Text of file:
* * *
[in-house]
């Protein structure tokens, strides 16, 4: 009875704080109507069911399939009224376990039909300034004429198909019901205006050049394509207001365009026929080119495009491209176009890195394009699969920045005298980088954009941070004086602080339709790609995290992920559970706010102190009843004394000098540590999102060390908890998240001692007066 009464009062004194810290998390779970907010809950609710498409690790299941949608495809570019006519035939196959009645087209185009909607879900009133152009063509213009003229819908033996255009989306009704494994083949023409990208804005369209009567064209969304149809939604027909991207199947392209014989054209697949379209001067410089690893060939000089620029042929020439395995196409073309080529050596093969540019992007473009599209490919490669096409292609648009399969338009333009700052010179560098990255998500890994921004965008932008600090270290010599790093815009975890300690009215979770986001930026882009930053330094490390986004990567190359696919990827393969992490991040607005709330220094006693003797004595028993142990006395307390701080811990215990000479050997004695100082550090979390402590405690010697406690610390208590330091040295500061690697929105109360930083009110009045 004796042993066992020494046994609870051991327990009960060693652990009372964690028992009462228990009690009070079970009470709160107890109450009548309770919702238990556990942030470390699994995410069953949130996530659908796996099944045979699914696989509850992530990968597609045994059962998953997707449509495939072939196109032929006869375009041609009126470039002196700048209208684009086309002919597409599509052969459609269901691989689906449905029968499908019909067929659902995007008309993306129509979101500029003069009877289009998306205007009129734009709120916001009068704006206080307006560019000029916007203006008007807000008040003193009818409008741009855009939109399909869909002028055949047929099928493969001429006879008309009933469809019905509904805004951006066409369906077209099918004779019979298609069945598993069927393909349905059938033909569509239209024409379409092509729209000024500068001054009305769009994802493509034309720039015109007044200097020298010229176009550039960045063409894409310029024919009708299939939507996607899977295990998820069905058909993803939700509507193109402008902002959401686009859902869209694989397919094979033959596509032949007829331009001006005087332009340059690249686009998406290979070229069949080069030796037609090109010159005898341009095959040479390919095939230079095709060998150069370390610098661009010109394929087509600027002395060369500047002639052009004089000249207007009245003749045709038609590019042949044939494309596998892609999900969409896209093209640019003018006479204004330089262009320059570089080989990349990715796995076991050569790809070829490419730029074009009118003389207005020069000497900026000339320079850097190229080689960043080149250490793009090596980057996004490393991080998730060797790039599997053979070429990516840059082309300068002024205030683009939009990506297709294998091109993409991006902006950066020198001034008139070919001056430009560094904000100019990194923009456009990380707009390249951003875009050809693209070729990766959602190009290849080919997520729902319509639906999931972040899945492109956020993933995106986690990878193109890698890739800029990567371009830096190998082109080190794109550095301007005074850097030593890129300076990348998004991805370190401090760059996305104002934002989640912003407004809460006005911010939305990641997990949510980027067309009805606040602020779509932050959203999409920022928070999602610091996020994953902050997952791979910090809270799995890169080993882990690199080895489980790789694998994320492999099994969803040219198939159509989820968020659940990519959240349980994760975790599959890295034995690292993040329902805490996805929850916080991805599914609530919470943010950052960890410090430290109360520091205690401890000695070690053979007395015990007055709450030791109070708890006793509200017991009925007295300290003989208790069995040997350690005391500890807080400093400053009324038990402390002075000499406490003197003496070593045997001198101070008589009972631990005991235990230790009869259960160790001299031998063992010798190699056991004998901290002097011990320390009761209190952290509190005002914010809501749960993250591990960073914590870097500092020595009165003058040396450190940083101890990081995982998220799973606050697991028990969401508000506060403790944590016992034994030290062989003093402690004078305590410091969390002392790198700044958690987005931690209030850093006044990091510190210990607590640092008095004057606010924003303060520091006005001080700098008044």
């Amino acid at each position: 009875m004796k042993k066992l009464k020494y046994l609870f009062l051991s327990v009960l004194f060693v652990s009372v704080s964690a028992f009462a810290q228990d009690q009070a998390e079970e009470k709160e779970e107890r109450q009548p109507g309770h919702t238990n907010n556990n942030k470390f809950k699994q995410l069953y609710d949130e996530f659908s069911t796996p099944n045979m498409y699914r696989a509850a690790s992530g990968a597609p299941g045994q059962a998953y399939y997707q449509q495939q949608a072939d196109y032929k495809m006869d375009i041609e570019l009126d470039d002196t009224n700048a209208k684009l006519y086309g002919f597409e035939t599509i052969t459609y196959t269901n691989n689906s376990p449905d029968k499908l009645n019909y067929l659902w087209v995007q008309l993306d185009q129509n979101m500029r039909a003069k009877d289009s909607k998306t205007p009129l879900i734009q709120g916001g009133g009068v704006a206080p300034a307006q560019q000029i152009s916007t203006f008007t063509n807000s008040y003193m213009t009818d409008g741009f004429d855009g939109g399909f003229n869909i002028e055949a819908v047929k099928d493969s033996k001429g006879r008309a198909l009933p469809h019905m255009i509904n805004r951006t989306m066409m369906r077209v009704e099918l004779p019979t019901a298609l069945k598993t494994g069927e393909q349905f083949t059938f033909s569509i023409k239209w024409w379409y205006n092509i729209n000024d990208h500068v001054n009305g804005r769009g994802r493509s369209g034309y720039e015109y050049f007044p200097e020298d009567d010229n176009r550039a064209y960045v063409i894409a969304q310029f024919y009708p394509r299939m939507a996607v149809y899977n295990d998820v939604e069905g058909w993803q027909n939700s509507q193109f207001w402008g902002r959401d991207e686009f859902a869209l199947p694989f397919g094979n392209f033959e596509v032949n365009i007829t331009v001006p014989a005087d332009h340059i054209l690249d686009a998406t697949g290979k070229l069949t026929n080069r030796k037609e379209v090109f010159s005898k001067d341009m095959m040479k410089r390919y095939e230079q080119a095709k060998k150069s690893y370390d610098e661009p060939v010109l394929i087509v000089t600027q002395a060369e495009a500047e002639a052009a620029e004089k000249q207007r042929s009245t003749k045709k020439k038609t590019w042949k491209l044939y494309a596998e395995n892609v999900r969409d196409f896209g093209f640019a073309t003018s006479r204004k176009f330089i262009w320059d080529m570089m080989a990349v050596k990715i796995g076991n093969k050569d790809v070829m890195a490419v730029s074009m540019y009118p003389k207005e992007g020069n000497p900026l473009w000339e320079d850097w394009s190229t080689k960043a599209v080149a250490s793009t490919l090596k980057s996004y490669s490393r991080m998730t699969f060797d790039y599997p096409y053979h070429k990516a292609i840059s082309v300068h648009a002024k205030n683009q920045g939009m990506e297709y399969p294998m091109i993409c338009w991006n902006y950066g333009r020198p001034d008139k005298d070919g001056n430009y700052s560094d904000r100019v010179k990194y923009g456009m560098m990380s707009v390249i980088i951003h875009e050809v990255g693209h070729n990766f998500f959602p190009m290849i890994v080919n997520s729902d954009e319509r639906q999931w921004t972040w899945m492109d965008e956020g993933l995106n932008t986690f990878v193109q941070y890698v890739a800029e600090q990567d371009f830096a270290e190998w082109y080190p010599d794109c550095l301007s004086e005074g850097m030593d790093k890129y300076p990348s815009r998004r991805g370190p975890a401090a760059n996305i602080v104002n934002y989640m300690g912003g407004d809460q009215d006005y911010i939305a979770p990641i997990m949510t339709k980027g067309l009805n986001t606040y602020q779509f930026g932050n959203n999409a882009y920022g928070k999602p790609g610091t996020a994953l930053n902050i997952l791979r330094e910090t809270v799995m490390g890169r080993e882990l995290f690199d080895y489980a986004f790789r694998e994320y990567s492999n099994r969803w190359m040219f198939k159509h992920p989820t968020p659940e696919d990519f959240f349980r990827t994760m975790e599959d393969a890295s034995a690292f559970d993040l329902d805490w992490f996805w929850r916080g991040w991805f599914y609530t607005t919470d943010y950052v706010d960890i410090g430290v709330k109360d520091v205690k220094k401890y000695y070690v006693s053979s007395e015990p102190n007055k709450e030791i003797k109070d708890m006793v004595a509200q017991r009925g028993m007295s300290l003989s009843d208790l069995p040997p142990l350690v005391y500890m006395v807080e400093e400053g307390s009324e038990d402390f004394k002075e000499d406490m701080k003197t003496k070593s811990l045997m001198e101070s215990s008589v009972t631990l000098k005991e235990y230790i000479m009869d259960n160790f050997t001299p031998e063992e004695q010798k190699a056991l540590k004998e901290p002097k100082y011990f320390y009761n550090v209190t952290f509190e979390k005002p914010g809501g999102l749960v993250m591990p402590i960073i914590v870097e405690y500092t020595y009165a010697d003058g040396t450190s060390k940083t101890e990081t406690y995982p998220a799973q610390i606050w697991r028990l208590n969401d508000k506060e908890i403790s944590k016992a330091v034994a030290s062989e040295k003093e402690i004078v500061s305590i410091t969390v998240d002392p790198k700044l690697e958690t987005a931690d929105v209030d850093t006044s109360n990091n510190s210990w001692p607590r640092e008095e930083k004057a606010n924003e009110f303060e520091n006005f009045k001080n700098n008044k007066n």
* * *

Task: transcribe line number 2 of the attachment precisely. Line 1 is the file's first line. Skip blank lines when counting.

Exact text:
């Protein structure tokens, strides 16, 4: 009875704080109507069911399939009224376990039909300034004429198909019901205006050049394509207001365009026929080119495009491209176009890195394009699969920045005298980088954009941070004086602080339709790609995290992920559970706010102190009843004394000098540590999102060390908890998240001692007066 009464009062004194810290998390779970907010809950609710498409690790299941949608495809570019006519035939196959009645087209185009909607879900009133152009063509213009003229819908033996255009989306009704494994083949023409990208804005369209009567064209969304149809939604027909991207199947392209014989054209697949379209001067410089690893060939000089620029042929020439395995196409073309080529050596093969540019992007473009599209490919490669096409292609648009399969338009333009700052010179560098990255998500890994921004965008932008600090270290010599790093815009975890300690009215979770986001930026882009930053330094490390986004990567190359696919990827393969992490991040607005709330220094006693003797004595028993142990006395307390701080811990215990000479050997004695100082550090979390402590405690010697406690610390208590330091040295500061690697929105109360930083009110009045 004796042993066992020494046994609870051991327990009960060693652990009372964690028992009462228990009690009070079970009470709160107890109450009548309770919702238990556990942030470390699994995410069953949130996530659908796996099944045979699914696989509850992530990968597609045994059962998953997707449509495939072939196109032929006869375009041609009126470039002196700048209208684009086309002919597409599509052969459609269901691989689906449905029968499908019909067929659902995007008309993306129509979101500029003069009877289009998306205007009129734009709120916001009068704006206080307006560019000029916007203006008007807000008040003193009818409008741009855009939109399909869909002028055949047929099928493969001429006879008309009933469809019905509904805004951006066409369906077209099918004779019979298609069945598993069927393909349905059938033909569509239209024409379409092509729209000024500068001054009305769009994802493509034309720039015109007044200097020298010229176009550039960045063409894409310029024919009708299939939507996607899977295990998820069905058909993803939700509507193109402008902002959401686009859902869209694989397919094979033959596509032949007829331009001006005087332009340059690249686009998406290979070229069949080069030796037609090109010159005898341009095959040479390919095939230079095709060998150069370390610098661009010109394929087509600027002395060369500047002639052009004089000249207007009245003749045709038609590019042949044939494309596998892609999900969409896209093209640019003018006479204004330089262009320059570089080989990349990715796995076991050569790809070829490419730029074009009118003389207005020069000497900026000339320079850097190229080689960043080149250490793009090596980057996004490393991080998730060797790039599997053979070429990516840059082309300068002024205030683009939009990506297709294998091109993409991006902006950066020198001034008139070919001056430009560094904000100019990194923009456009990380707009390249951003875009050809693209070729990766959602190009290849080919997520729902319509639906999931972040899945492109956020993933995106986690990878193109890698890739800029990567371009830096190998082109080190794109550095301007005074850097030593890129300076990348998004991805370190401090760059996305104002934002989640912003407004809460006005911010939305990641997990949510980027067309009805606040602020779509932050959203999409920022928070999602610091996020994953902050997952791979910090809270799995890169080993882990690199080895489980790789694998994320492999099994969803040219198939159509989820968020659940990519959240349980994760975790599959890295034995690292993040329902805490996805929850916080991805599914609530919470943010950052960890410090430290109360520091205690401890000695070690053979007395015990007055709450030791109070708890006793509200017991009925007295300290003989208790069995040997350690005391500890807080400093400053009324038990402390002075000499406490003197003496070593045997001198101070008589009972631990005991235990230790009869259960160790001299031998063992010798190699056991004998901290002097011990320390009761209190952290509190005002914010809501749960993250591990960073914590870097500092020595009165003058040396450190940083101890990081995982998220799973606050697991028990969401508000506060403790944590016992034994030290062989003093402690004078305590410091969390002392790198700044958690987005931690209030850093006044990091510190210990607590640092008095004057606010924003303060520091006005001080700098008044």